Nolen v. Pham, NTSB Order EA-5936

CourtCourt of National Transportation Safety Board
Writing for the CourtHOMENDY, CHAIR
PartiesBILLY NOLEN,[1] Acting Administrator, Federal Aviation Administration, Complainant, YDIL W. PHAM, Respondent.
Docket NumberNTSB Order EA-5936,SE-30891
Decision Date26 August 2022

BILLY NOLEN,[1] Acting Administrator, Federal Aviation Administration, Complainant,

YDIL W. PHAM, Respondent.

NTSB Order No. EA-5936

Docket No. SE-30891

United States Court of National Transportation Safety Board

August 26, 2022

Adopted by the NATIONAL TRANSPORTATION SAFETY BOARD at its office in Washington, D.C. on the 25th day of August, 2022




1. Background

On remand from the United States Court of Appeals for the District of Columbia Circuit, we revisit respondent's appeal of the oral initial decision of Administrative Law Judge William R. Mullins, issued November 24, 2020.[2] By that decision, the law judge determined the


Administrator proved respondent violated 49 C.F.R. § 40.191(a)(2) and 14 C.F.R. § 120.7(o) by refusing to submit to a required drug test, and therefore, affirmed the Administrator's revocation of respondent's airline transport pilot certificate and airman medical certificates. We affirmed in part, but mitigated the revocation sanction to a 180-day suspension. With due consideration for the issues raised by the Court, we reverse our prior decision concerning the sanction and affirm the Administrator's revocation of respondent's airline transport pilot certificate and airman medical certificates.

A. Facts[3]

Respondent held an airline transport pilot certificate, issued under 14 C.F.R. Part 61, and airman medical certificates issued on or about March 10, 2020 and November 11, 2017, under 14 C.F.R. Part 67.[4] On August 11, 2020, Private Jets, Inc. conditionally offered respondent employment as a pilot, a safety-sensitive position.[5] Private Jets, Inc. had implemented a drug and alcohol testing program pursuant to 14 C.F.R. Part 120 and 49 C.F.R. Part 40.[6] Respondent was a covered employee subject to pre-employment drug testing under Private Jets, Inc.'s drug and alcohol testing program.[7]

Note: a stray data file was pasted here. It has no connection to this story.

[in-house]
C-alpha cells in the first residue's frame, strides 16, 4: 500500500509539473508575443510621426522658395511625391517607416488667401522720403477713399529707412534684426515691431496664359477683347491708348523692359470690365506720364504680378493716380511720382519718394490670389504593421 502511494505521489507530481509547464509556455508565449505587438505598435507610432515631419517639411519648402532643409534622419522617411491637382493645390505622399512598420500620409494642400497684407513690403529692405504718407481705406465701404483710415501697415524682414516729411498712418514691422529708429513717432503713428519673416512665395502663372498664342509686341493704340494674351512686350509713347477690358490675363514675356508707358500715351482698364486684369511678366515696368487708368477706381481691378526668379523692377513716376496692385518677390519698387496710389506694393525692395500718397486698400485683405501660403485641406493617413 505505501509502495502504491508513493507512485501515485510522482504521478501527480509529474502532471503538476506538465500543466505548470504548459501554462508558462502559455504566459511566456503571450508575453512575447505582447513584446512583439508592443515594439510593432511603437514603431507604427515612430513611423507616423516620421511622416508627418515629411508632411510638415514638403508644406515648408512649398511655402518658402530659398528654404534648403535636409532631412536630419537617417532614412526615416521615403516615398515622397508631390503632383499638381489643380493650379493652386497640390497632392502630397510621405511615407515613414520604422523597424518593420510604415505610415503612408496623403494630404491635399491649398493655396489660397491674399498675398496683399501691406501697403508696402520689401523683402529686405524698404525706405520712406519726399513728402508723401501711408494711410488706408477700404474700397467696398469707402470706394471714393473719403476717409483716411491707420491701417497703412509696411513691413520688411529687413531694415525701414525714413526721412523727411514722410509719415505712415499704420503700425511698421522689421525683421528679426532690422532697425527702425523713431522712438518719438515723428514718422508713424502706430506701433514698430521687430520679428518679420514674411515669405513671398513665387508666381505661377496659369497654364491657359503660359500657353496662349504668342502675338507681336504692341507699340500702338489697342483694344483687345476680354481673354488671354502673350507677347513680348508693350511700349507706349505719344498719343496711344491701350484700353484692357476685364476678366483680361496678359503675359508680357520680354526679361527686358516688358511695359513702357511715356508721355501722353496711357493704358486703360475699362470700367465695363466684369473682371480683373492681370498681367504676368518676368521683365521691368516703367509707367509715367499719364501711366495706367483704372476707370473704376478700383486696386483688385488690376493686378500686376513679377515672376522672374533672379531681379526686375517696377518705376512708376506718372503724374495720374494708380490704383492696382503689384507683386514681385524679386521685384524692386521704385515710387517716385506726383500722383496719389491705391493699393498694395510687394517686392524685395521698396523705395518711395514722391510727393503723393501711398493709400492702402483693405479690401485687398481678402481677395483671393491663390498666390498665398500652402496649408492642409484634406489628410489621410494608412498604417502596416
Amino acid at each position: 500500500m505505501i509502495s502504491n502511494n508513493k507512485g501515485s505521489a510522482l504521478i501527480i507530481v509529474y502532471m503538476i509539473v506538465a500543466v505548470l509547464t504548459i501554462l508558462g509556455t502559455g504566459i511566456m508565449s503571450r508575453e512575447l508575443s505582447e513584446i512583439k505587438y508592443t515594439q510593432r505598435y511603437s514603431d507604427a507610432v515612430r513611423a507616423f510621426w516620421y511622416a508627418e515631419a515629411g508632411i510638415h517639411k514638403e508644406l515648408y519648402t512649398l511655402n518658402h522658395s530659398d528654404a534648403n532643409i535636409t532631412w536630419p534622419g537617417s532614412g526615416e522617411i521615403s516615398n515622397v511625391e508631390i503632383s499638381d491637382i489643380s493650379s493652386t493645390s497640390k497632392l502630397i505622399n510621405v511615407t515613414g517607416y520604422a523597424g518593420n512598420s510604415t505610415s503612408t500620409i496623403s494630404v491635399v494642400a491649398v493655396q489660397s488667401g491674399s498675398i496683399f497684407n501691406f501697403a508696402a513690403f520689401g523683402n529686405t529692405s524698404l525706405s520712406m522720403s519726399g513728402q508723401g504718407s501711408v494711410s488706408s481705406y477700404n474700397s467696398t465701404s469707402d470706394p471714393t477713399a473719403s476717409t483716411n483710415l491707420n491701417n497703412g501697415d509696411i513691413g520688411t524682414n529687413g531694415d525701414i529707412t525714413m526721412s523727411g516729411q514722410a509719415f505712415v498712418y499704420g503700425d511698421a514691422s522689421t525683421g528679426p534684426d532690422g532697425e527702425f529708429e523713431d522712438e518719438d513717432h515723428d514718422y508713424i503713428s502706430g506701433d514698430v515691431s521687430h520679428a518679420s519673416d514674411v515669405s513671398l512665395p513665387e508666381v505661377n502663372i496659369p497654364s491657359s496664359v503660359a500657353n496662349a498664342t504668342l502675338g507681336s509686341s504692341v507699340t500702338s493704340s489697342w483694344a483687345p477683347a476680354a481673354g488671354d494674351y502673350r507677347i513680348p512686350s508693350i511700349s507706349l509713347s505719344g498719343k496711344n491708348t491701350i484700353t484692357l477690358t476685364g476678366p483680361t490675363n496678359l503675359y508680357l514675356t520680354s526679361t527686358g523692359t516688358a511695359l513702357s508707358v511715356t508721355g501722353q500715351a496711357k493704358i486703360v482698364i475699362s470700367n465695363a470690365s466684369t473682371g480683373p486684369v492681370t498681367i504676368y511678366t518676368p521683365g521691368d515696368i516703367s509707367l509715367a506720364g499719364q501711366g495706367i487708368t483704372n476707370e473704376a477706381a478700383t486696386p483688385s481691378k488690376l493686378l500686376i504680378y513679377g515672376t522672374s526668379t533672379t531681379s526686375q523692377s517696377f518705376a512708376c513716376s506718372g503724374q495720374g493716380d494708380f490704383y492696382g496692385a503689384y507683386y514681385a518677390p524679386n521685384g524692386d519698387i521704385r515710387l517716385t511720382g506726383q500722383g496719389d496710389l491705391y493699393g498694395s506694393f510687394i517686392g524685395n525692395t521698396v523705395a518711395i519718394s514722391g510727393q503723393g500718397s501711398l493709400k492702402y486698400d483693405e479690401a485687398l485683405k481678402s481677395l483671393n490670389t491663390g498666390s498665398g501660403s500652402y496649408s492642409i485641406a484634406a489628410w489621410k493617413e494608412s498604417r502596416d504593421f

On August 11, 2020, Private Jets, Inc. directed respondent to report for a pre-employment drug test.[8] Respondent reported to Quest Diagnostic for testing and the collector, Lois West, began the testing process. Respondent was unable to produce 45 milliliters of urine, which is the minimum amount required for testing by the DOT Drug and Alcohol Testing Program


regulations.[9] Respondent left Quest Diagnostic without providing a sufficient urine specimen and left the testing site before the testing process was complete.[10] Ms. West contacted Cindy Boone, the Drug Testing Program Manager for Private Jets, Inc., to inform her that respondent left the testing site without providing a sufficient sample and without completing the test.[11] Ms. Boone reported respondent's conduct as a refusal to the FAA.[12] Respondent did not return to the testing facility to complete the drug test.[13]

B. Procedural Background

On November 5, 2020, the Administrator issued an Emergency Order of Revocation, which became the complaint in this case, revoking respondent's airline transport certificate and airman medical certificates. The Administrator alleged respondent violated 49 C.F.R. § 40.191(a)(2)[14] and 14 C.F.R. § 120.7(o)[15] by refusing a DOT-required drug test.